In early May, the Washington Post reported that the D.C. Health Department had, without explanation, failed to share data on new coronavirus cases or deaths with the Centers for Disease Control and Prevention (CDC) over a 12-day span. There was cause for concern, as neighboring communities in Maryland and Virginia were reporting the highest case rates in their respective states. The lack of data led to frustration among residents who rely on timely information to assess risk and plan precautions.
D.C.’s missing data — and other data system challenges from Texas, Washington state, and “virtually every other health department” — poignantly reveal the fragility of the nation’s public health data for tracking and monitoring diseases such as COVID-19. The CDC’s national disease surveillance system and COVID-19 community dashboards rely on data supplied by state and local public health departments, which are responsible for collecting information from health care providers and laboratories. Yet reports to the CDC often require that a health department staff member manually correct data imperfections and the workforce is stretched thin, having worked “over two years of 12+ hour workdays,” according to the director of D.C.’s Health Department.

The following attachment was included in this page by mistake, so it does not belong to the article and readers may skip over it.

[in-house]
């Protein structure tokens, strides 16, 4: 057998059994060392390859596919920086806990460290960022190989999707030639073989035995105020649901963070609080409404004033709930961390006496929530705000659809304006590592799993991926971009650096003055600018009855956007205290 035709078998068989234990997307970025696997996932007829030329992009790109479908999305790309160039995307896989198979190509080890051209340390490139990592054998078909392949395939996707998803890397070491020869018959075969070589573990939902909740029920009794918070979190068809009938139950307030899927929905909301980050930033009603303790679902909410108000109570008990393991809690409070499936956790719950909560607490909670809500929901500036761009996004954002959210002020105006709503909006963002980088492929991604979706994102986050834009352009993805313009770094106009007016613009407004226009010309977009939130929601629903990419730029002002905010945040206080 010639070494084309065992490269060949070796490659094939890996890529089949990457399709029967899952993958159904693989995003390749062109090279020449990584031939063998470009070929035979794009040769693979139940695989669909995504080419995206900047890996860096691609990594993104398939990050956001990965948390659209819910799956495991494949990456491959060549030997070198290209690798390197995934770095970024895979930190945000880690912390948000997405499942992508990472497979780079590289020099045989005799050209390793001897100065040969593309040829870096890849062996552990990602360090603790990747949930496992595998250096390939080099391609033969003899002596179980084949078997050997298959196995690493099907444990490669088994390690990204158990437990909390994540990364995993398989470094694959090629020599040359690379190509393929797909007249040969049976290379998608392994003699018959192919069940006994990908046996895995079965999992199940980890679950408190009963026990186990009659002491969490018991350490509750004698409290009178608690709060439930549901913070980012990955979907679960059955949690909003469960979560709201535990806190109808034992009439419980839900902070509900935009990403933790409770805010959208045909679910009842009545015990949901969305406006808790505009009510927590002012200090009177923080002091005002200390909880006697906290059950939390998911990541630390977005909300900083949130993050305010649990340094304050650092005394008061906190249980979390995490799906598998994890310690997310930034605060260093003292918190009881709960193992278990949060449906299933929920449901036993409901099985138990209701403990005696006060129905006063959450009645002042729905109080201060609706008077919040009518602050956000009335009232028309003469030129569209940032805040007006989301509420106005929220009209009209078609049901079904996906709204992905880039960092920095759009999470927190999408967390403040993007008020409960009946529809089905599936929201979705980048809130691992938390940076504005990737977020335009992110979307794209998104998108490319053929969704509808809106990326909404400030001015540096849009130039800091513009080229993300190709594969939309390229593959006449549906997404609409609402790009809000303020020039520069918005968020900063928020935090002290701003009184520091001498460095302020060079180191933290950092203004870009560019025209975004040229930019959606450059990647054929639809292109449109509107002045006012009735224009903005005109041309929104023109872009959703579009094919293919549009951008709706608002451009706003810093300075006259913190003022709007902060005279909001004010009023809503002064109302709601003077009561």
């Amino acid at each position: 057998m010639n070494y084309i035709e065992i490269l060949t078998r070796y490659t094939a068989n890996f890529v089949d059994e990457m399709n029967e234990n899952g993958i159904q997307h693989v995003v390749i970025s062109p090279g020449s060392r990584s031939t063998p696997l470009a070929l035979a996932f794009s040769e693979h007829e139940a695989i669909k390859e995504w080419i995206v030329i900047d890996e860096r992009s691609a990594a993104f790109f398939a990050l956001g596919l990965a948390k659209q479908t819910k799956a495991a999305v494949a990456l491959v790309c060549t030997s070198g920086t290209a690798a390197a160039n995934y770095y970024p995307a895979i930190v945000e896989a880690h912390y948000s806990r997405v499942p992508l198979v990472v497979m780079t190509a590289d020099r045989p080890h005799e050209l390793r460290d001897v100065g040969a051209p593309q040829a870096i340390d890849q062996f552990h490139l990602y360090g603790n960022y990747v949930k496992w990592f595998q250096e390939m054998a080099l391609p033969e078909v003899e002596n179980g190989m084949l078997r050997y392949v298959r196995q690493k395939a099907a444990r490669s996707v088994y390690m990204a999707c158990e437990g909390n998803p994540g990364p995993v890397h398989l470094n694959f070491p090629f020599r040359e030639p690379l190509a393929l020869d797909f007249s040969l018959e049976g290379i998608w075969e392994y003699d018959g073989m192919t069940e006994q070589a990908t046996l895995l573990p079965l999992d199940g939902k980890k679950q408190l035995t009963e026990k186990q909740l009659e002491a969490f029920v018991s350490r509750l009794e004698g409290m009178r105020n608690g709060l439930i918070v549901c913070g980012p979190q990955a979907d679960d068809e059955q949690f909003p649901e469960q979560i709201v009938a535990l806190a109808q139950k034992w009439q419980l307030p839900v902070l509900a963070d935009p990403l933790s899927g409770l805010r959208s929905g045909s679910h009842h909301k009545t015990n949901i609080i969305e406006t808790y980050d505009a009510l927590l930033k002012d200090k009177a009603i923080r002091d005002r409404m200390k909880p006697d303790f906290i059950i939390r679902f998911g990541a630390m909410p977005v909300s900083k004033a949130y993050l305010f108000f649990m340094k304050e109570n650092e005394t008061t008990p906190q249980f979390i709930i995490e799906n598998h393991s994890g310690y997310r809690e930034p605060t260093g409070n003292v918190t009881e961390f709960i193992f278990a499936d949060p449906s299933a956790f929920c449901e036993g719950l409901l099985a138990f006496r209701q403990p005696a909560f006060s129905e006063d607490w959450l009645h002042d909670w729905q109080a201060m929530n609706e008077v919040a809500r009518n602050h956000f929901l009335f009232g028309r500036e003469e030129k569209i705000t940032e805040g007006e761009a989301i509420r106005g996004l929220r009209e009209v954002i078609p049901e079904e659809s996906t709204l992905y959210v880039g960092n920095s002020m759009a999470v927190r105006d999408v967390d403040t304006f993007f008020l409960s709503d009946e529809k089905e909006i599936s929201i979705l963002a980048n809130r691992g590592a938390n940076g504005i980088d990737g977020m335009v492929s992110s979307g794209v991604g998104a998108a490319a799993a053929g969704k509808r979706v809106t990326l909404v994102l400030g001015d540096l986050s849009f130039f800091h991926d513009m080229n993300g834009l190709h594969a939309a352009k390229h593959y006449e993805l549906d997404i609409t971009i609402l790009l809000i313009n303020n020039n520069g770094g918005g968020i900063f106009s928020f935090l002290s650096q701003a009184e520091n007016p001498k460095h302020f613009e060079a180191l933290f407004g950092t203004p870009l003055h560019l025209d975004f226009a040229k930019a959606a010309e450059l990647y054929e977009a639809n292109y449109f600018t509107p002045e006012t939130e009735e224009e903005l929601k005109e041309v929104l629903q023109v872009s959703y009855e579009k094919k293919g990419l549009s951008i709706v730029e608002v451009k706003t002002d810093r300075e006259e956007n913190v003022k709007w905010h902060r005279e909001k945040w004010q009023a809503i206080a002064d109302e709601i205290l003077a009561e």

The above excerpt was originally published in The Hill.
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